Day 12 GR1 to Los Arcos

Today I wasn't expecting a great deal. The weather forecast had been terrible and from the initial look out of the window it looked right.

After a help yourself breakfast, leave your key in the letterbox departure, I was out the door, hood up, defying the rain and on my way by 8.30.

I had been looking forward to today - the route went up to 1200 metres, took you along a ridge and promised some great views - just my luck, another day on top of a mountain in the mist. If you followed my trip along the E4 you'll know that this has happened before.

The side of the mountain was covered in same evergreen oaks I had seen yesterday although a lot bigger and I guess older. After 30 minutes or so it was raining heavily which meant a miserable climb up a steep path in waterproofs.

90 minutes later and I was on the top but I still couldn't see more 5 metres ahead of me. The trail was hard to follow and at one point I lost it completely. To make matters worse the rain had turned to snow.

Crossing the moor on top of the mountain the route took me down between two huge rocks. The trail was full of snow and looked steep and treacherous. I wasn't enjoying myself.

Within the space of a minute everything changed. As I was feeling my way along the sun came out and suddenly I could see what I was doing. Instead of five metres visibility I could now see right across Navarre. The scenery was amazing, to my left and right, huge vertical cliffs and ahead of me, "as far as the eye could see" a classic view across the Spanish plain.

But that wasn't today's only surprise. Picking my way down the mountain, and stopping every twenty metres or so to take a picture, I heard voices approaching from the other direction. It was a couple of Spanish walkers, they stopped and wanted to chat and it turned out that they knew who I was, had read my blog, worked out where I would be and set off in the opposite direction to meet me. What a lovely surprise.

Juan and Tate seemed to have walked everywhere in northern Spain. Tate had been on a number of long distance trails with his donkey and Juan had an encyclopaedic knowledge of English travel writers. It was great to meet them, drink some wine from a Porron, and share their lunch at the Ermita de Codes.

Leaving Juan and Tate I headed east along the road and into Navarre. After days of walking in the Basque Country, and before that Castille and Leon, I was now in another region and one which didn't acknowledge the GR1, the way marks had all but disappeared.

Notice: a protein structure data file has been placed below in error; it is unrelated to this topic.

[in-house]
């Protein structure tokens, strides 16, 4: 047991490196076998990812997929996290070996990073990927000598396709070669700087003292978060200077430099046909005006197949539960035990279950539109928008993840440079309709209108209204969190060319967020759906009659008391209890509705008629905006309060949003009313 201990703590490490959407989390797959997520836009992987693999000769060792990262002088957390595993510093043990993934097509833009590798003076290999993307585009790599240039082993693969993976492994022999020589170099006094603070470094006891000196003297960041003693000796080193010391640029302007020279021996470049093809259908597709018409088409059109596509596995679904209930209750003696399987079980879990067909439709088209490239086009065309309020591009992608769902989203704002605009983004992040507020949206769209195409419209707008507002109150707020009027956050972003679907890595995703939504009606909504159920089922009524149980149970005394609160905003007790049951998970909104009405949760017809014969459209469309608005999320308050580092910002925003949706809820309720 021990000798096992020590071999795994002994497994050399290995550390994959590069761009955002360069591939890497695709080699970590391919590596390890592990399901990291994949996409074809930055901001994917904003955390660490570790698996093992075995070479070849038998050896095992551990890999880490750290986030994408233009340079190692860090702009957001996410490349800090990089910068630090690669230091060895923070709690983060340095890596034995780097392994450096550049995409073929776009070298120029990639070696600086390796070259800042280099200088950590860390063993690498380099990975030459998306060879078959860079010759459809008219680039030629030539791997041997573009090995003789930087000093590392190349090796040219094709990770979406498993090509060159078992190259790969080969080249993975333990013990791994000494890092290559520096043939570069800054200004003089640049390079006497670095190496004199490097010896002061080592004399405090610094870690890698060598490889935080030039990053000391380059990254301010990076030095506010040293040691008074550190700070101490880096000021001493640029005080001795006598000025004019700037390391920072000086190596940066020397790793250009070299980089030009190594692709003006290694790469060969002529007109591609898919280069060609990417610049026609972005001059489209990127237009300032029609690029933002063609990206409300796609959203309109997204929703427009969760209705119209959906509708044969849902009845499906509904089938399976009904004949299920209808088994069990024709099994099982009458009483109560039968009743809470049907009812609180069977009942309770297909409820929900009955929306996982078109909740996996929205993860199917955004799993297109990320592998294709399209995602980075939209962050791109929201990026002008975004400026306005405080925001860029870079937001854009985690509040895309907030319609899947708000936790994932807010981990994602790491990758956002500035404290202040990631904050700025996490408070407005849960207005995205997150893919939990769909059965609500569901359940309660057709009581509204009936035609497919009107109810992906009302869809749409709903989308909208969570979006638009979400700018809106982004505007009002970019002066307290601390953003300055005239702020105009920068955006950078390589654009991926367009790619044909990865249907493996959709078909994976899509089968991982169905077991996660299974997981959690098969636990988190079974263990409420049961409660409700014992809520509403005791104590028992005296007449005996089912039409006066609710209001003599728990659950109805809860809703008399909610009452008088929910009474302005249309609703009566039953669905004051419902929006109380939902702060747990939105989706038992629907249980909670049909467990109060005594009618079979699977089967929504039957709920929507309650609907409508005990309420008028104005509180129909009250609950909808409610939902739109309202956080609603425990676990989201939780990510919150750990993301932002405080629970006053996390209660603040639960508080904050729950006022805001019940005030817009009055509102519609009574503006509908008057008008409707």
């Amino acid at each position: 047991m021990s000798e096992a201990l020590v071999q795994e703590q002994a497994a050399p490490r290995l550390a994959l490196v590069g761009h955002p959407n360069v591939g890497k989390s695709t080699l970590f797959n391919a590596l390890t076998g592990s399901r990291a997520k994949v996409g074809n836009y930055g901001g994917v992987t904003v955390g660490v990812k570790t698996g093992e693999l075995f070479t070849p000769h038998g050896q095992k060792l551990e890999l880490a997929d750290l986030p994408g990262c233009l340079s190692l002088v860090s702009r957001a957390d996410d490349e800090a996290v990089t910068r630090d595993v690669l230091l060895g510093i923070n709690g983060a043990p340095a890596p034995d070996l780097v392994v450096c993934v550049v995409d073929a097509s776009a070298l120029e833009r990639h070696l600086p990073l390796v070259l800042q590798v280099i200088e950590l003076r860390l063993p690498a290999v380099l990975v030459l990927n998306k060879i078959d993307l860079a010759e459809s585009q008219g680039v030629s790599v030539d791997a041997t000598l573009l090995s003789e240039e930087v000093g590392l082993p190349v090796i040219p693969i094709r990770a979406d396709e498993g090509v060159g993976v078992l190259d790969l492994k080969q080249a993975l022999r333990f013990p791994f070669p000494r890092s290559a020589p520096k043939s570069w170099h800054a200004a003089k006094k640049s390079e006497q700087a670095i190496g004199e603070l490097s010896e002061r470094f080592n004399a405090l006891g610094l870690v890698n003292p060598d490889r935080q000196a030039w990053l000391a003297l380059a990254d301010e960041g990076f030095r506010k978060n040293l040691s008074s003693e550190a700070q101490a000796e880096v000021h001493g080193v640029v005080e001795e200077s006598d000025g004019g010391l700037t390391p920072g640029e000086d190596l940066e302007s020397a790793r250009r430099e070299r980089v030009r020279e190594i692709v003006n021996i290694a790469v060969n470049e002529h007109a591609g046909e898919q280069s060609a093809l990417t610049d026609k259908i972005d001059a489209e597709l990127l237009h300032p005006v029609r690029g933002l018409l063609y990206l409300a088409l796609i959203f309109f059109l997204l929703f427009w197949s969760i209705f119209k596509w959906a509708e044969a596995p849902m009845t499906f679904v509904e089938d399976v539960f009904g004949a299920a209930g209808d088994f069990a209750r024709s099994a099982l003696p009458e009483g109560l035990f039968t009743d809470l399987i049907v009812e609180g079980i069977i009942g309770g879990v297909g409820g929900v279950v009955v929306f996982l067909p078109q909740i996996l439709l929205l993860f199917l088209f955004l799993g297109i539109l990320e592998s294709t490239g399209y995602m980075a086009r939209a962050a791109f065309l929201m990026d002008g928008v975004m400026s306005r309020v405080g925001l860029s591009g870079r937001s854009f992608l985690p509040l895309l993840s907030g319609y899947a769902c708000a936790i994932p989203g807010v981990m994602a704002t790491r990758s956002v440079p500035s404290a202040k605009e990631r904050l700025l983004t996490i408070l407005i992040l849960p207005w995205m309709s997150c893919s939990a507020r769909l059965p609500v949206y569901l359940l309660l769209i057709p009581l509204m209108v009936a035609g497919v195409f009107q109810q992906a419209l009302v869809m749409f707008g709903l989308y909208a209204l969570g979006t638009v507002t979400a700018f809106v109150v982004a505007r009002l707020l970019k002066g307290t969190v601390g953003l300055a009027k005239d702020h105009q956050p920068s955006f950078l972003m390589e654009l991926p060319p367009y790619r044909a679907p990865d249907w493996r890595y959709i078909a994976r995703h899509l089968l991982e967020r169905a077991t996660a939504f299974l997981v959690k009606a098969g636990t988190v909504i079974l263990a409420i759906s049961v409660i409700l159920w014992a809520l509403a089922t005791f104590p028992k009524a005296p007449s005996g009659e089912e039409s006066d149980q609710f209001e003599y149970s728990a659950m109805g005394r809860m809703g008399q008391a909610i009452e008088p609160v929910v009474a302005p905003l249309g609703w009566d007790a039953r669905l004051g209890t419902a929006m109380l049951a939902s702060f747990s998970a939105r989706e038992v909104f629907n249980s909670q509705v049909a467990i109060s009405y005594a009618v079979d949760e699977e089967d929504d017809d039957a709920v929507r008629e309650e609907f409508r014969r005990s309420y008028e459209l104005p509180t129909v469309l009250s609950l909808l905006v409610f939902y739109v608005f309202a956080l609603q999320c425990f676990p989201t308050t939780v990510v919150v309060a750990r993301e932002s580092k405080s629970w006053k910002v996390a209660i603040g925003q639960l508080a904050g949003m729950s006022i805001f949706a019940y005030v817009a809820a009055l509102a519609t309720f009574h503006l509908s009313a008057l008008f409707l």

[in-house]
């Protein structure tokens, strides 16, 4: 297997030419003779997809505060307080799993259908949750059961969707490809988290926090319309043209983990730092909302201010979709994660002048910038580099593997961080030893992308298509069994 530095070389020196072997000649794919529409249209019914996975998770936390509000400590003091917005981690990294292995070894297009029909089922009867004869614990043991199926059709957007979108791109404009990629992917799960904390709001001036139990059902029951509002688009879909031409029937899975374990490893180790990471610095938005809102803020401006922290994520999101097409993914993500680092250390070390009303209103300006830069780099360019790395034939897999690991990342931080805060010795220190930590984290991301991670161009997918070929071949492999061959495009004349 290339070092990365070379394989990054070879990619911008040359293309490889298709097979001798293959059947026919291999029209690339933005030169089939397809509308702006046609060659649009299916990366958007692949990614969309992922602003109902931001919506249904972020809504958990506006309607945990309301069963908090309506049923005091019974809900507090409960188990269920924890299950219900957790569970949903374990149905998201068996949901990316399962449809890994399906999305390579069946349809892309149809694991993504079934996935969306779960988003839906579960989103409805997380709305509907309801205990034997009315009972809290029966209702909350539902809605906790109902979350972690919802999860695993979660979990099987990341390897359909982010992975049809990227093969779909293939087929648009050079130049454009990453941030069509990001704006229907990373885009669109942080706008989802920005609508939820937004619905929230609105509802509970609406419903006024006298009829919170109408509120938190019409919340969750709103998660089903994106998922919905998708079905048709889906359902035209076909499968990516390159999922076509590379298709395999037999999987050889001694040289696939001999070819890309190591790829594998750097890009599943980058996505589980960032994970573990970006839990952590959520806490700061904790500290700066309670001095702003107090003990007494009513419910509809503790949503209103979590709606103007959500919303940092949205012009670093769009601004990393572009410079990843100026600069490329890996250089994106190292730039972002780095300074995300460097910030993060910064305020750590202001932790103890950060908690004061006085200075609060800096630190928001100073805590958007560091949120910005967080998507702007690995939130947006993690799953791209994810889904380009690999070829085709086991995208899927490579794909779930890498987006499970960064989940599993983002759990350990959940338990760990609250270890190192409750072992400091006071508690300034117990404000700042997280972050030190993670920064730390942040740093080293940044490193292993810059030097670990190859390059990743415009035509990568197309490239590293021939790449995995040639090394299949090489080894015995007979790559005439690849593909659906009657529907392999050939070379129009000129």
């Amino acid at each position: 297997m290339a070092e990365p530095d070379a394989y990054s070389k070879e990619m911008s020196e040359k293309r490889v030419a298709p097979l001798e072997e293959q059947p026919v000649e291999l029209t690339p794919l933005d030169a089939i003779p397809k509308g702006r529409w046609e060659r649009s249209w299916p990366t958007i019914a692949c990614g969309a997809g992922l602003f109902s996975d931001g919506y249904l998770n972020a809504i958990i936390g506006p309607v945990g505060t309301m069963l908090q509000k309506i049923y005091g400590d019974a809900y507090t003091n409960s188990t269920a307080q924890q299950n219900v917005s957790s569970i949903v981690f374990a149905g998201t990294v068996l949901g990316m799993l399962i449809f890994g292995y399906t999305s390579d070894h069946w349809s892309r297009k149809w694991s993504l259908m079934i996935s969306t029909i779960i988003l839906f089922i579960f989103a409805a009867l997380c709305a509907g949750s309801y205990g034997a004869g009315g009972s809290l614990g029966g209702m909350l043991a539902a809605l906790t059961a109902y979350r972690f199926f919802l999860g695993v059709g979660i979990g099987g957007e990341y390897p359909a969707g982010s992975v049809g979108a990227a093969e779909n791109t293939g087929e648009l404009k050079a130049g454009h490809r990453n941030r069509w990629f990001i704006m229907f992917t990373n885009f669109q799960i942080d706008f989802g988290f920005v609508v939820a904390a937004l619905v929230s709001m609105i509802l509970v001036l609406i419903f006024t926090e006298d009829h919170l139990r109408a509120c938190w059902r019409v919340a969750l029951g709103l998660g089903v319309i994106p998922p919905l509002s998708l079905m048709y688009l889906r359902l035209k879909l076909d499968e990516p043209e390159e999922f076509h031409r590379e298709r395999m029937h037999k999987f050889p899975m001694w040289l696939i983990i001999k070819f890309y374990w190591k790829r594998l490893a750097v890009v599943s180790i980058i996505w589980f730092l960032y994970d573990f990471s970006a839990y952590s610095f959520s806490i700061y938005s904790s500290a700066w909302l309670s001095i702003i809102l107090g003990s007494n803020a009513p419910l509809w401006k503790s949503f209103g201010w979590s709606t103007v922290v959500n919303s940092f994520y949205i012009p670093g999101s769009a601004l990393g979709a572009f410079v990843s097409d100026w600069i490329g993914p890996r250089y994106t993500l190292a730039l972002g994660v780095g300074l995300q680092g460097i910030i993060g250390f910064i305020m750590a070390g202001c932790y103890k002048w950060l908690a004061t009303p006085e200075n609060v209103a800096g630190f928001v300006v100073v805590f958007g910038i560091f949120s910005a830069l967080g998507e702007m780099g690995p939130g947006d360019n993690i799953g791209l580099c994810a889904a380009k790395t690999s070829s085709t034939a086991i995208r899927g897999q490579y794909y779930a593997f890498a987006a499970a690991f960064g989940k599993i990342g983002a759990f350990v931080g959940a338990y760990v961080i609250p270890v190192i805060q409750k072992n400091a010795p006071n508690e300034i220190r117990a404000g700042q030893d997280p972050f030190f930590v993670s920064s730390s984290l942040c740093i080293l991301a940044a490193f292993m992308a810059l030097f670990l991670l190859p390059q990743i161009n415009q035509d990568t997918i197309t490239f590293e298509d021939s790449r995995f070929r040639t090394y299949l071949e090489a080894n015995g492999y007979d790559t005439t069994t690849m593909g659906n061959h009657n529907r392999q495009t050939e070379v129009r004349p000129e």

The countryside was also completely different. Having dropped 400 metres down from the mountains I was now on the Navarre plain, huge wide and empty. To someone used to the wheat fields of the east of England it's a strange mix. Rather than a flat expanse, the plain here is corrugated with low meandering ridges covered in mediterranean shrubs (occasionally grazed with a shepherd attended flock of sheep) with wheat grown in the spaces between. It's also very empty and there were non of the the little villages I'd got used to. I didn't see a single settlement for 15 kms on the way to Los Arcos.

The Camino de Santiago comes through Los Arcos and I had a drink in a bar full of walkers from different countries heading west. I struggle with the St James Way, compared to what I'm doing I'm told the walking is poor. I'm definitely not religious, but I do like the idea of a multi-national community trudging along a trail together. It also means that in Los Arcos you don't have to wait to 9 o'clock to get something to eat - here they serve food on pilgrim time.

I had my dinner in a bar full of women having a Tupperware party, very noisy and great fun. The attractions of the Tupperware were competing with those of a couple of babies and in Spain, in particular, that is a competition where there can only be one winner.

If you want to see where have been then go to this link or if you want to check on progress in real time go to thislink.

- Posted using BlogPress from my iPhone

1 comment:

  1. Great day John - enjoyed the post. You are right about the pilgrims trail to Compostela, it would be tedious to walk. I cycled it, which gave a satisfying trip, and the multi-nationality companionship every night was stimulating. An interesting observation whilst on the route was that we kept meeting the same 'walkers' despite doing 4x the distance on the bike each day - was somebody cheating?
    Know what you mean about the Tupperware party, when women get together in Spain it sounds like the mother of all arguments. They love it. Could have been an Anne Summers party!